Wednesday, August 11, 2010

"Lost" and Found: Since The Beginning

I know I've said this before, but one of the greatest tools that Christopher Nolan (Inception, Memento) uses in his movies is the decision to tell it outside of chronological order. Of all the programs on television, Lost is the only one to take full advantage of it in a way that suits the grand scale of the story. For a series most commonly known for its mysteries, what struck me from these first five episodes is how powerful it is on an emotional level. There's a definite focus on specific characters, but it's really about the ensemble.

1 + 2. Pilot: The two part debut sells the epic nature of the story, opening with a mad dash across the plane wreckage as we get a look at some of the characters we're about to spend six seasons with. Even though we know who is going to live, there still remains a sense that anything can happen here. As the wing of the plane threatens to crash on top of Hugo and a pregnant Claire, all those terrifying possibilities come back. It's still unbelievable that after falling thousands of feet and evading all those explosions, Claire's baby is still unharmed.

A few ongoing mysteries such as the monster, the polar bears, and the french woman are set up in this episode, as if the island itself wasn't enough of a mystery. The thing that makes this premiere great is that it isn't necessarily thinking about the journey the characters are going to take in the next few years. There isn't anything obviously science fiction or fantasy about the series. So far, it's just a story about people who get stuck on an island they can't get away from. However, if the plot just stayed that way, the series wouldn't have made it past season 2.

3. Tabula Rasa: The second episodes of a series tend to lack the same power as the first, and this is no exception. This one is really picking up all the strings left over from the pilot, and it decides to focus on one of the weaker characters of the show, but one that we couldn't live without. The question of whether or not Kate Austen can be trusted is handled pretty well in this episode. Handing the gun to her makes everything a bit more tense. Then we get a sigh of relief when we reveal that Kate isn't so bad after all. However, we do get confirmation that Sawyer may be the most dangerous member of the group.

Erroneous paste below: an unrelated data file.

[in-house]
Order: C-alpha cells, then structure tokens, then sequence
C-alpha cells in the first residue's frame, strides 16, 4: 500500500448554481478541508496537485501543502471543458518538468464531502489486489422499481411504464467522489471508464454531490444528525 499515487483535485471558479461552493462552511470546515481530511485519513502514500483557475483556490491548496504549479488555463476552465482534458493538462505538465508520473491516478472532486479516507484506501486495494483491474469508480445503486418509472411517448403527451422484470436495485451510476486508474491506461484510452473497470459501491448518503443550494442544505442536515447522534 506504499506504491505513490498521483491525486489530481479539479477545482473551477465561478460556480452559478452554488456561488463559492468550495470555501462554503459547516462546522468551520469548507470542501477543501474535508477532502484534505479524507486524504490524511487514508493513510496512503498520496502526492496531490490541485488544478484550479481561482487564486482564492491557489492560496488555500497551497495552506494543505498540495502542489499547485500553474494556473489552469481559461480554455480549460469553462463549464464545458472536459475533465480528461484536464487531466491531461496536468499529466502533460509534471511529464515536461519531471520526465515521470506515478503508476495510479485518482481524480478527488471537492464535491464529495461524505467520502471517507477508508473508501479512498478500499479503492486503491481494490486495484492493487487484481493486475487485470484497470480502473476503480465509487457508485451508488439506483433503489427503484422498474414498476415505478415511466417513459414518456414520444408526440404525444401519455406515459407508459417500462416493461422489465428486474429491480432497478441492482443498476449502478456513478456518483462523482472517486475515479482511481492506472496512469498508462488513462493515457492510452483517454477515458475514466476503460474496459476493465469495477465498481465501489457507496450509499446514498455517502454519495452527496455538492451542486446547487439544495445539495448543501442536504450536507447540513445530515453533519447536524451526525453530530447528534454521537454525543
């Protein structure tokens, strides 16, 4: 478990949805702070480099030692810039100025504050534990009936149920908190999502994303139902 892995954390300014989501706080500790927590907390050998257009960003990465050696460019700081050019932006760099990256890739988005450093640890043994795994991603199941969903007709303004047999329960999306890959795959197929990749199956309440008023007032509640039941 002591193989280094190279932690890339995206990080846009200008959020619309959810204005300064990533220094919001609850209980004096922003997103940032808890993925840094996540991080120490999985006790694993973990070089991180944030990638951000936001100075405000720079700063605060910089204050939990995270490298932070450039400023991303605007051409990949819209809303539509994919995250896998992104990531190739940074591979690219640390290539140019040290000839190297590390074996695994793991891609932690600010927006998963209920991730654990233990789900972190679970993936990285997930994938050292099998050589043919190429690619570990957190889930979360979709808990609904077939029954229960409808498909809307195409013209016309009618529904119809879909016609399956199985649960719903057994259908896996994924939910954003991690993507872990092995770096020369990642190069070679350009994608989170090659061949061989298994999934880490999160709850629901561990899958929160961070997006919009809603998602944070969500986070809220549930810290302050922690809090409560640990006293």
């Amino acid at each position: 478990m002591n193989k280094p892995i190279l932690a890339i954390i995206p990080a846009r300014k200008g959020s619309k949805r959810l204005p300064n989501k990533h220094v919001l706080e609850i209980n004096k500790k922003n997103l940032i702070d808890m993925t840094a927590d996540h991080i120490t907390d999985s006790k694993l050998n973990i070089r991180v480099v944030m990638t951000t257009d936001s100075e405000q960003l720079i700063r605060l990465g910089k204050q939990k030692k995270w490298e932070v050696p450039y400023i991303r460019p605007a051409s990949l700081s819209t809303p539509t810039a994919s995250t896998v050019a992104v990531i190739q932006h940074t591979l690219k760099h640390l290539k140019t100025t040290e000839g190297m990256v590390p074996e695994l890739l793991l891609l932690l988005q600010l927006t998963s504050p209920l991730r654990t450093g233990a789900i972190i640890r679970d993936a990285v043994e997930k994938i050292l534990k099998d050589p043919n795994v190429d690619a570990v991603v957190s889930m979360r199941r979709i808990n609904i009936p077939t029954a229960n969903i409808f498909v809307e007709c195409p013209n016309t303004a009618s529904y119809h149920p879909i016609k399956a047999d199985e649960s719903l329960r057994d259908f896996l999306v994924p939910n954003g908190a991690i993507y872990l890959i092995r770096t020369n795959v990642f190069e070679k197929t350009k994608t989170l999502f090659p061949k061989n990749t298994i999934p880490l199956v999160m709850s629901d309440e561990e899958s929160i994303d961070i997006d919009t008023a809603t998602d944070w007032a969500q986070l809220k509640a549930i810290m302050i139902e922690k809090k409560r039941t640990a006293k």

4. Walkabout: Of the first five episodes, this is the one that people remember the most, as it focuses on what may be the greatest character Lost put together, John Locke. Locke's miracle, which was hinted at in the previous episodes, was finally revealed, and no matter how many times you see that final scene, it never ceases to be as beautiful. This was also the first episode that hinted at the supernatural nature of the series, and it's handled with subtlety, as to make sure that people don't make too much of the occurance. John Locke is only part of the story, as we get updates on Rose, Sayid, and others, which all go towards making this show work with the entire ensemble. Never let anybody completely fade from view.

5. White Rabbit: We've been getting to know Jack as the main character of the story, as he's the one we see right out of the gate, he's the one who does the most to help everybody, and we now get to know where the man is coming from. Jack's off island story arc follows his relationship with his father, and how that's really shaped who he is. His on island story involves him chasing his dead father through the jungle and eventually finding water. This leads to our first conversation between Jack and Locke, and it comes at a point in which nobody thinks that John is insane yet, so it's nice to see the two talking with equal respect for each other. Ultimately this episode closes the first chapter of Lost, with Jack taking the leadership role in the group.

Hopefully, these weeks spent watching Lost from the beginning won't be wasteful, as so far it seems like a really interesting and powerful story. These first few episodes really feel like the opening of a movie or the first chapter of a great book. It's not going to deliver everything at once, and I understand that. I'll tune in next week with my analysis of episodes 6-10. I've embedded the fourth episode of the series, Walkabout, below for your viewing pleasure. Enjoy!

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